Dried blood spot testing (DBS) is a form of biosampling where blood samples are blotted and dried on filter paper. The dried samples can easily be shipped to an analytical laboratory and analysed using various methods such as DNA amplification or HPLC.
Ivar Bang first described the DBS as an unusual sampling method in 1913. The concept that capillary blood, obtained from pricking the heel or finger and blotted onto filter paper, could be used to screen for metabolic diseases in large populations of neonates was introduced in Scotland by Robert Guthrie in 1963. Neonatal screening for phenylketonuria became nationwide in 1969–70. Since then, Guthrie card samples have been collected routinely from infants in over 20 countries to screen for phenylketonuria and more recently for congenital hypothyroidism, sickle cell disorders and HIV infection. The limitations of sensitivity and specificity when screening such small volumes of blood restricted the use of dried blood spots for many years. However, recent advances such as the production of monoclonal antibodies, expression of synthetic proteins, and the introduction of the polymerase chain reaction have overcome many of these problems.
This type of blood testing is now available for use at home by consumers in the U.S. Available blood tests include vitamin D, estrogen, testosterone, cortisol, TSH and lipids. New York is the only state that prohibits home blood spot testing.
Dried blood spot specimens are collected by applying a few drops of blood, drawn by lancet from the finger, heel or toe, onto specially manufactured absorbent filter paper. The blood is allowed to thoroughly saturate the paper and is air dried for several hours. Specimens are stored in low gas-permeability plastic bags with desiccant added to reduce humidity, and may be kept at ambient temperature, even in tropical climates.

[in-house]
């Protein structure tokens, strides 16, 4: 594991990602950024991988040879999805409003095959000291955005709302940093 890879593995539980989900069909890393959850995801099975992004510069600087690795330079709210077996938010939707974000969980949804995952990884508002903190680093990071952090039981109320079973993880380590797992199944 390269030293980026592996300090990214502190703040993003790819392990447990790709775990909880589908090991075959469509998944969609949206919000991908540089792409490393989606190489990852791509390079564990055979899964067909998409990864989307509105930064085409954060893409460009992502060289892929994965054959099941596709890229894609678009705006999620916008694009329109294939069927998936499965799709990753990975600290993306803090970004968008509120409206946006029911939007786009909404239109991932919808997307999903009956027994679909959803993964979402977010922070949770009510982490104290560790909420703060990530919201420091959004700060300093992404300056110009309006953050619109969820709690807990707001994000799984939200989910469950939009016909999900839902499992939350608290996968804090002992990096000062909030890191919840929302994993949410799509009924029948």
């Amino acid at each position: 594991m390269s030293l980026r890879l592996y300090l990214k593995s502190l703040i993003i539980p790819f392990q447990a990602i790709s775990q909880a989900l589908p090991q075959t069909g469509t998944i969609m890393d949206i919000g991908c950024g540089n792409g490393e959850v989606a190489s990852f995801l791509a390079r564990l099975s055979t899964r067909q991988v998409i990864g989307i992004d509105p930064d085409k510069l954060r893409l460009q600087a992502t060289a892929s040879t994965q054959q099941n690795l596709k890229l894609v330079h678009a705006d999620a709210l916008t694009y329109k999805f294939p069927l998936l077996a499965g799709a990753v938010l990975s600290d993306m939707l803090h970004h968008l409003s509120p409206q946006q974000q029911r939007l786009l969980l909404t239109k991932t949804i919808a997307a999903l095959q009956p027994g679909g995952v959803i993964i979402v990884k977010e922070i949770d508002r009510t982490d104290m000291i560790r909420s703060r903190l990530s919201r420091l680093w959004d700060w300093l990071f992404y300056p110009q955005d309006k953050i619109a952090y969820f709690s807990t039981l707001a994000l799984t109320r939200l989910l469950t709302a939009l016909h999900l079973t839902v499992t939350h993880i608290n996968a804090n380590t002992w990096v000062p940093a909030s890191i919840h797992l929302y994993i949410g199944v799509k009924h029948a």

Once in the laboratory, technicians separate a small disc of saturated paper from the sheet using an automated or manual hole punch, dropping the disc into a flat bottomed microtitre plate. The blood is eluted out in phosphate buffered saline containing 0.05% Tween 80 and 0.005% sodium azide, overnight at 4 °C. The resultant plate containing the eluates forms the "master" from which dilutions can be made for subsequent testing.
As an alternative to punching out a paper disc, recent automation solutions extract the sample by flushing an eluent through the filter without punching it out. An automation including the application of an internal standard prior extraction was developed by the Swiss company CAMAG.
Dried blood spot testing for HIV infection
The technology holds promise for expanding diagnostic services to HIV-infected infants in resource-poor settings due to the samples' longer lifespan with reduced need for refrigeration and the less invasive nature of the test compared with other methods. Unlike ELISA testing for HIV-antibodies in the blood, which may be transmitted to infants in pregnancy independently of the virus itself, dried blood spot testing can be used to detect genetic material of the actual virus, thereby avoiding the likelihood of a false positive result. Dried blood spot testing for HIV is not considered sensitive enough for diagnostic testing, but may be useful in estimating prevalence of HIV through surveillance. DBS specimens also pose less of a biohazard risk to handlers, and are easier to transport or store than liquid blood specimens.
Dried Blood Spot for Biobank
DBS are attractive to biobank due to their low cost and easy to use collection and storage. A study revealed that they could easily collect large numbers of dried blood samples by the donors. The potential medical value of such biobanks is great due to their ability to detect protein levels and other blood biomarkers.
The reason for stability of DNA, RNA or protein could be attributed to the fact that the biological material binds to the matrix of the filter paper and the process of drying excludes water which is an important factor necessary for protease or nuclease to act. Binding of the biological material also binds several inhibitors which may interfere with various nucleic acid amplification methods.
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